Stand your ground. Don’t give in to tantrums, even when you’re out in public. Tantrums are so often about an underlying cause. If you give your child what they want or allow them to not do something they often try to avoid doing, when they have tantrums, you may only be encouraging “bad” behaviour without addressing the real issue. Your child has learned that tantrums are effective and efficient ways to obtain help or attention, or to delay or avoid something unpleasant. However, try to be firm whilst remaining sympathetic; remember your child is not doing this TO you.

Take charge when you need to. Some things simply must happen, even though your child is having a meltdown. Groceries must be purchased, car seats must be buckled, and bodies must be cleaned (at least sometimes). Although you might understand and feel sympathy for your struggling child, you might still need to ignore the tantrum and push through your agenda.

Be consistent and calm in your approach. If sometimes you give your child what they want when they have tantrums and sometimes you don’t, the problem could get worse.

Cooling Down

When should I disengage when my child is in the middle of having a tantrum?

When your child is having a complete meltdown, there’s usually no way he or she will be responsive to a rational conversation, so sometimes quiet time is the best method. Tell him or her it’s time to be quiet until he or she can calm down and feel better. It is important that the child learns to become quiet in time-out, so that the procedure can be used in public with minimal disruption.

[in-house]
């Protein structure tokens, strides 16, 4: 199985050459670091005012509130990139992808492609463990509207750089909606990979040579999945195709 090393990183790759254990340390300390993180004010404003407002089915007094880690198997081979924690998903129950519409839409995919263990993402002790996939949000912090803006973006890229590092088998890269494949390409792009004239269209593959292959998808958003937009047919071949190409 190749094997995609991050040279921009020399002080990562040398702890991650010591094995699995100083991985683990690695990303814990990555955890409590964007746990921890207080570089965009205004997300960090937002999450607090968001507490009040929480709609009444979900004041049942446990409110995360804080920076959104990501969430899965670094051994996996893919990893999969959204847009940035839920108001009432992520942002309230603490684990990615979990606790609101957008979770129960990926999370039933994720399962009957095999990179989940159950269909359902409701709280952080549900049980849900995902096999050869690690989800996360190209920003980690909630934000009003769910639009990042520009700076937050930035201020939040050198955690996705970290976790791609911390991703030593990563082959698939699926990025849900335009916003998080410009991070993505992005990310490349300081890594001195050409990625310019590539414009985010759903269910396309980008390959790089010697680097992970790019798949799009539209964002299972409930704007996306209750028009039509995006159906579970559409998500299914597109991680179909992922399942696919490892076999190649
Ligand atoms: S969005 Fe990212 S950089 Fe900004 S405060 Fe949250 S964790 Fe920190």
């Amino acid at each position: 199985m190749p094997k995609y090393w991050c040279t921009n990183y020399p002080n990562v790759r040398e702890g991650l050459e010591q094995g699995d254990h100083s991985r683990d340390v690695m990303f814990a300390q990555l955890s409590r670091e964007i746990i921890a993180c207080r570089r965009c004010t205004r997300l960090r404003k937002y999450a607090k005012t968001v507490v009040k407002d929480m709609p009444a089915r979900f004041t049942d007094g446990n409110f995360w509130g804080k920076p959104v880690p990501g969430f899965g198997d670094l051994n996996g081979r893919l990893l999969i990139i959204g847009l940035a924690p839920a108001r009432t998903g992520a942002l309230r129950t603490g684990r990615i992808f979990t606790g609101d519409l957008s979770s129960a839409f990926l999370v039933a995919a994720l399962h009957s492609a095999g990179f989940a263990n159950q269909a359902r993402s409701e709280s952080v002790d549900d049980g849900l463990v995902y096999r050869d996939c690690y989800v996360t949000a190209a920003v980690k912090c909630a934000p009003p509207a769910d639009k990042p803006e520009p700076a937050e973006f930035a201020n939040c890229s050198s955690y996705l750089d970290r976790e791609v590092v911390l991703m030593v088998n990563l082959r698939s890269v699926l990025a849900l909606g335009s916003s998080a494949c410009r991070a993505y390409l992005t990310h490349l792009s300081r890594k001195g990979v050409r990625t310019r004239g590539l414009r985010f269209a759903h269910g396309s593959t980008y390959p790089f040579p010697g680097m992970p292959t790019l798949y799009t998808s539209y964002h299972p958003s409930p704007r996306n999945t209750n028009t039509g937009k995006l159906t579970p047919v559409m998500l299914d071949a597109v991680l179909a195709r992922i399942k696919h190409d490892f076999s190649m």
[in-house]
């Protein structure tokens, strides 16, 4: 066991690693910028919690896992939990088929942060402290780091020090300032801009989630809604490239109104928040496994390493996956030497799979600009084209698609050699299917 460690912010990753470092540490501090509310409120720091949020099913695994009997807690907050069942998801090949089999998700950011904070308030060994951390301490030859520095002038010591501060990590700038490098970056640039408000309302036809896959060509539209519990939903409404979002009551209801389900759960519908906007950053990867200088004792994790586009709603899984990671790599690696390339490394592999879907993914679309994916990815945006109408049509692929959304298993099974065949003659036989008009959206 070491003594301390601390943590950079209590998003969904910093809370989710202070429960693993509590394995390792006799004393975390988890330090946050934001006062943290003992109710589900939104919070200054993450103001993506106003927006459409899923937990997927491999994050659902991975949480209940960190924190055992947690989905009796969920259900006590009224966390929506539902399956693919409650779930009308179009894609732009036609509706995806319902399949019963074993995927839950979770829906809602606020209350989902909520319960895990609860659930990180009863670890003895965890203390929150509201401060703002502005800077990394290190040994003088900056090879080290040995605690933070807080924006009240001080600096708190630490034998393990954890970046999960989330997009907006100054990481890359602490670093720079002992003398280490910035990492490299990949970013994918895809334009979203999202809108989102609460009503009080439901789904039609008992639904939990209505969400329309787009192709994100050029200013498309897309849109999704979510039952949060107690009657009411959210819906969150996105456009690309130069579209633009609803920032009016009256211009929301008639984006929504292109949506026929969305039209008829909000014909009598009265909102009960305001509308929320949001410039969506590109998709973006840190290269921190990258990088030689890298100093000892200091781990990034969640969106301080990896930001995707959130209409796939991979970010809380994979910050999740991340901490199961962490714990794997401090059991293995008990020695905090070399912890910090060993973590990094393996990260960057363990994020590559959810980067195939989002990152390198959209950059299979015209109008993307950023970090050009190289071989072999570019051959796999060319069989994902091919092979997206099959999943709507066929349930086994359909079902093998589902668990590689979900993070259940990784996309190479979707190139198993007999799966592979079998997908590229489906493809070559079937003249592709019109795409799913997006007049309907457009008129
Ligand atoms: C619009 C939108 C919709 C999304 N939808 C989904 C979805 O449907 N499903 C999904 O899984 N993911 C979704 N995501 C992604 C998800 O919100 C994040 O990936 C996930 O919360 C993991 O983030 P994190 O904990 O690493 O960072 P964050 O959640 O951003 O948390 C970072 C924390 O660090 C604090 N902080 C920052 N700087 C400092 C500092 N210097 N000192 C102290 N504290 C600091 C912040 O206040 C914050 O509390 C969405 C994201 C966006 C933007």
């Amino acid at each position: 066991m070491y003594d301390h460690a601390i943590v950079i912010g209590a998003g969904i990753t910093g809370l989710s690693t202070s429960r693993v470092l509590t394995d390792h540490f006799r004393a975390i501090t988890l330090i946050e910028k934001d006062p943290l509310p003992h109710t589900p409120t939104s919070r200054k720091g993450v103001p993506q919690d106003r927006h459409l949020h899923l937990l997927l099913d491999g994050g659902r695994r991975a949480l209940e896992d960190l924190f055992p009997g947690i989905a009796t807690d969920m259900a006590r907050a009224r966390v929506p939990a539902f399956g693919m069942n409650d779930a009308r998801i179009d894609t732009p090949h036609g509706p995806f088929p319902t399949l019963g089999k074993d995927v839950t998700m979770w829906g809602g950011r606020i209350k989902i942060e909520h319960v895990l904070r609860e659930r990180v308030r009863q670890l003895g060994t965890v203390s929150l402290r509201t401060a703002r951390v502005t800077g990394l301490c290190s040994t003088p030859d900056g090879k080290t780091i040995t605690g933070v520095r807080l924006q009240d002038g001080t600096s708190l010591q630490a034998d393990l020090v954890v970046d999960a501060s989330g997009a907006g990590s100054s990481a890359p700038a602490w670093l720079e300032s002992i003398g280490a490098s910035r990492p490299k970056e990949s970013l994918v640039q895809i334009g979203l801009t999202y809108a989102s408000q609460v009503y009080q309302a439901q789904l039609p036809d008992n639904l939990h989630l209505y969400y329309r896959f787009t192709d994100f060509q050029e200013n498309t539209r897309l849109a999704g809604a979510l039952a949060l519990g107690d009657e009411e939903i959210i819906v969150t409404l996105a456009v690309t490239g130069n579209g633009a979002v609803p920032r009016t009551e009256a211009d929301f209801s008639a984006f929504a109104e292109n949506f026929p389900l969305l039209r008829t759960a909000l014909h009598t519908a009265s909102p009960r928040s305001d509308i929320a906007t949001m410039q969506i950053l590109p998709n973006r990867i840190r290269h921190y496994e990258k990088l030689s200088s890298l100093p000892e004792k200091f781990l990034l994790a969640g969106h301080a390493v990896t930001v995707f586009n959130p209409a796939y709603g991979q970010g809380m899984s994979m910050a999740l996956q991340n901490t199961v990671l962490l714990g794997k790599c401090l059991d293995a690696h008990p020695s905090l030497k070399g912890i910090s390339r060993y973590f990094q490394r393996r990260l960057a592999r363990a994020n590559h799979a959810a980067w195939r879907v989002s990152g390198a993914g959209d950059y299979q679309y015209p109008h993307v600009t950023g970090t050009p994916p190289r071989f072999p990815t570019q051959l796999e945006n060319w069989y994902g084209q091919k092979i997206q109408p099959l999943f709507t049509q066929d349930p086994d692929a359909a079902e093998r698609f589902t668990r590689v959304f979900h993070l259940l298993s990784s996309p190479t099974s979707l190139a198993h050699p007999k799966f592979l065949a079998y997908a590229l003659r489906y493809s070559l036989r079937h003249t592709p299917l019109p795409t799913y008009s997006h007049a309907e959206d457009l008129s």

Is it okay to leave them to calm down and how should I go about doing that? If so where, and for how long?

Ignoring a tantrum may not always work, but it’s worth giving it a try in certain situations. A few minutes alone can also give an overwhelmed child a little time to work through his or her feelings. Tell the child, “No____(crying, whining, screaming, kicking). Time-out.” Escort the child to a time-out location with no further explanation and interaction during the entire time-out period. After the child has been quiet for approximately 10-15 seconds, say, “Now you are being quite. Time-out is over.” Remaining calm yourself will help to model good behaviour to your child. By using the time-out as a way to give your child space this will help them to take control of their emotions.

If the tantrum recurs on a daily basis, like when going to school, should we be worried?

Having tantrum on a daily basis when going to school could be a sign of school refusal, which is especially common in kids who are 5 or 6 years old—when they start to go to kindergarten.

A visit to your paediatrician is usually a good first step when your kid doesn't want to go to school. This check-up verifies that your child doesn't have a physical condition causing their symptoms.

Talk to your child and school staff to see if you can figure out what is triggering your child's school avoidance behaviours, such as bullying, academic performance problems, or trouble making friends.

Obtain a referral for a child psychiatrist or a child psychologist, in addition to your paediatrician, especially if you think that you're forcing your child to go to school each day. Consider family therapy if there are any stressors at home, like divorce, separation, discipline problems, death in the family, new sibling, or a recent house moving.

How can I work with my child's teachers and my partner to have a consistent procedure in dealing with tantrums?

It is very important to have a consistent procedure. Discussing your child’s tantrums with their teachers and your partner will help you to identify the triggers of your kid’s tantrums, and then create a consistent procedure in how to deal with them.

If you have troubles in dealing with your child’s tantrums please feel free to contact Jiahui Wellness Centre’s mental health counsellors. We hope the above tips can help you, your partner, and your child, to build a better way of supporting each other through the emotion management wisdom.

Dr. Selina Lin from Jiahui Health

Mental Health Counselor

Selina received MA degree majoring in counseling from Loyola University Chicago. In her work, she uses various counseling models (Internal Family Systems, Emotion Focused Therapy) to help clients integrate their body, mind and spirit.